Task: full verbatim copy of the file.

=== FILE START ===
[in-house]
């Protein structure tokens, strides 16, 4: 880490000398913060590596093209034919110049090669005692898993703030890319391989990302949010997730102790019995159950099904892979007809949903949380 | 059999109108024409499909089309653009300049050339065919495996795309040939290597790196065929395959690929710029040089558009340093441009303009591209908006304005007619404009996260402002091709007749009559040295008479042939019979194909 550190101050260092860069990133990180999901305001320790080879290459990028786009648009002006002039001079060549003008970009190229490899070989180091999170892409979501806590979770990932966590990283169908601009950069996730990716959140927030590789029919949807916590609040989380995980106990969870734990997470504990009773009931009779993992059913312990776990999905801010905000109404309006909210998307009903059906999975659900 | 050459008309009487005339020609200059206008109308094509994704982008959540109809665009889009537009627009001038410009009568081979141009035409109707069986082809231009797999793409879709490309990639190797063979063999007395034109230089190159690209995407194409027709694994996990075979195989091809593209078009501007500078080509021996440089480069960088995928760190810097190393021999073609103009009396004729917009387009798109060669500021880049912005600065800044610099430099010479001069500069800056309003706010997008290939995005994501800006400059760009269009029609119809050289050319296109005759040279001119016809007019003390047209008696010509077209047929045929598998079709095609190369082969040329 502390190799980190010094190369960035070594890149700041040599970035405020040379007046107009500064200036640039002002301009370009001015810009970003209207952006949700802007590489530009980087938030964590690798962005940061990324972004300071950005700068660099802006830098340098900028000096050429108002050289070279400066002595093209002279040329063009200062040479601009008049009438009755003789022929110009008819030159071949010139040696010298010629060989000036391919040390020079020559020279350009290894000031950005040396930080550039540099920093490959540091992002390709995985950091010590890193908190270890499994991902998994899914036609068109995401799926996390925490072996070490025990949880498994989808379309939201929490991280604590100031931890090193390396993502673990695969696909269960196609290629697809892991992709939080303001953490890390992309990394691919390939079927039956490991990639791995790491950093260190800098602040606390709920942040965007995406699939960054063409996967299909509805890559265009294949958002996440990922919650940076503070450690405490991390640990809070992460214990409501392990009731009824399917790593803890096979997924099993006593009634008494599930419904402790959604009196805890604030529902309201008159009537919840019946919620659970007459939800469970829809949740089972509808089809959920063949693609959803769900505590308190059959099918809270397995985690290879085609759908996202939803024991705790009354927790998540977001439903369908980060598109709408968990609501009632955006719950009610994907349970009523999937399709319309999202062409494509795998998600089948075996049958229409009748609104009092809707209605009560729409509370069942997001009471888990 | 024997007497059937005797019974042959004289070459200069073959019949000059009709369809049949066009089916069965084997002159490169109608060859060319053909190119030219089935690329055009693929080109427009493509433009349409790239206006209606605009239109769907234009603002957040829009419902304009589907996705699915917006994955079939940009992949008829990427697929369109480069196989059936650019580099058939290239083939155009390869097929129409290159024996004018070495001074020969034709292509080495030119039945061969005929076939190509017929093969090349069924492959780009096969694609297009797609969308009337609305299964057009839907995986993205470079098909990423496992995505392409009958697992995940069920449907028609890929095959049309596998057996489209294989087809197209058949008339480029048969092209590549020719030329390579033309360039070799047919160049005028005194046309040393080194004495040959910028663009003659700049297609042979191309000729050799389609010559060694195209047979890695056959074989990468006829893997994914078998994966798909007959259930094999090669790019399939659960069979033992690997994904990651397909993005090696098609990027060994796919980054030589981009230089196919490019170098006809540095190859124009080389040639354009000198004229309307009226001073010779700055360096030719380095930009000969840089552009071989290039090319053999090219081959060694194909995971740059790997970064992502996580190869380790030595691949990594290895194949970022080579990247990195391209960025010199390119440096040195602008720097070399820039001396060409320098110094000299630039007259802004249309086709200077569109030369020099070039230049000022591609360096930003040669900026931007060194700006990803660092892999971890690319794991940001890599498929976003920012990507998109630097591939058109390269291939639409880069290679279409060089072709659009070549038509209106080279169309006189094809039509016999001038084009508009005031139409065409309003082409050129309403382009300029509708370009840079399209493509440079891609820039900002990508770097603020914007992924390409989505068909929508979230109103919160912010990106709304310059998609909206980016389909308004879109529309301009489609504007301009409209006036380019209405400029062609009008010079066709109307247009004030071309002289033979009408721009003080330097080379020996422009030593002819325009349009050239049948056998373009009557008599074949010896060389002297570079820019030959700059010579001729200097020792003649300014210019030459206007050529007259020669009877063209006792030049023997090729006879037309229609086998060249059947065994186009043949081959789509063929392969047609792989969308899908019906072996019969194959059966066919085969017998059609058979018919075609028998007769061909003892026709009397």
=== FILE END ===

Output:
[in-house]
């Protein structure tokens, strides 16, 4: 880490000398913060590596093209034919110049090669005692898993703030890319391989990302949010997730102790019995159950099904892979007809949903949380 | 059999109108024409499909089309653009300049050339065919495996795309040939290597790196065929395959690929710029040089558009340093441009303009591209908006304005007619404009996260402002091709007749009559040295008479042939019979194909 550190101050260092860069990133990180999901305001320790080879290459990028786009648009002006002039001079060549003008970009190229490899070989180091999170892409979501806590979770990932966590990283169908601009950069996730990716959140927030590789029919949807916590609040989380995980106990969870734990997470504990009773009931009779993992059913312990776990999905801010905000109404309006909210998307009903059906999975659900 | 050459008309009487005339020609200059206008109308094509994704982008959540109809665009889009537009627009001038410009009568081979141009035409109707069986082809231009797999793409879709490309990639190797063979063999007395034109230089190159690209995407194409027709694994996990075979195989091809593209078009501007500078080509021996440089480069960088995928760190810097190393021999073609103009009396004729917009387009798109060669500021880049912005600065800044610099430099010479001069500069800056309003706010997008290939995005994501800006400059760009269009029609119809050289050319296109005759040279001119016809007019003390047209008696010509077209047929045929598998079709095609190369082969040329 502390190799980190010094190369960035070594890149700041040599970035405020040379007046107009500064200036640039002002301009370009001015810009970003209207952006949700802007590489530009980087938030964590690798962005940061990324972004300071950005700068660099802006830098340098900028000096050429108002050289070279400066002595093209002279040329063009200062040479601009008049009438009755003789022929110009008819030159071949010139040696010298010629060989000036391919040390020079020559020279350009290894000031950005040396930080550039540099920093490959540091992002390709995985950091010590890193908190270890499994991902998994899914036609068109995401799926996390925490072996070490025990949880498994989808379309939201929490991280604590100031931890090193390396993502673990695969696909269960196609290629697809892991992709939080303001953490890390992309990394691919390939079927039956490991990639791995790491950093260190800098602040606390709920942040965007995406699939960054063409996967299909509805890559265009294949958002996440990922919650940076503070450690405490991390640990809070992460214990409501392990009731009824399917790593803890096979997924099993006593009634008494599930419904402790959604009196805890604030529902309201008159009537919840019946919620659970007459939800469970829809949740089972509808089809959920063949693609959803769900505590308190059959099918809270397995985690290879085609759908996202939803024991705790009354927790998540977001439903369908980060598109709408968990609501009632955006719950009610994907349970009523999937399709319309999202062409494509795998998600089948075996049958229409009748609104009092809707209605009560729409509370069942997001009471888990 | 024997007497059937005797019974042959004289070459200069073959019949000059009709369809049949066009089916069965084997002159490169109608060859060319053909190119030219089935690329055009693929080109427009493509433009349409790239206006209606605009239109769907234009603002957040829009419902304009589907996705699915917006994955079939940009992949008829990427697929369109480069196989059936650019580099058939290239083939155009390869097929129409290159024996004018070495001074020969034709292509080495030119039945061969005929076939190509017929093969090349069924492959780009096969694609297009797609969308009337609305299964057009839907995986993205470079098909990423496992995505392409009958697992995940069920449907028609890929095959049309596998057996489209294989087809197209058949008339480029048969092209590549020719030329390579033309360039070799047919160049005028005194046309040393080194004495040959910028663009003659700049297609042979191309000729050799389609010559060694195209047979890695056959074989990468006829893997994914078998994966798909007959259930094999090669790019399939659960069979033992690997994904990651397909993005090696098609990027060994796919980054030589981009230089196919490019170098006809540095190859124009080389040639354009000198004229309307009226001073010779700055360096030719380095930009000969840089552009071989290039090319053999090219081959060694194909995971740059790997970064992502996580190869380790030595691949990594290895194949970022080579990247990195391209960025010199390119440096040195602008720097070399820039001396060409320098110094000299630039007259802004249309086709200077569109030369020099070039230049000022591609360096930003040669900026931007060194700006990803660092892999971890690319794991940001890599498929976003920012990507998109630097591939058109390269291939639409880069290679279409060089072709659009070549038509209106080279169309006189094809039509016999001038084009508009005031139409065409309003082409050129309403382009300029509708370009840079399209493509440079891609820039900002990508770097603020914007992924390409989505068909929508979230109103919160912010990106709304310059998609909206980016389909308004879109529309301009489609504007301009409209006036380019209405400029062609009008010079066709109307247009004030071309002289033979009408721009003080330097080379020996422009030593002819325009349009050239049948056998373009009557008599074949010896060389002297570079820019030959700059010579001729200097020792003649300014210019030459206007050529007259020669009877063209006792030049023997090729006879037309229609086998060249059947065994186009043949081959789509063929392969047609792989969308899908019906072996019969194959059966066919085969017998059609058979018919075609028998007769061909003892026709009397």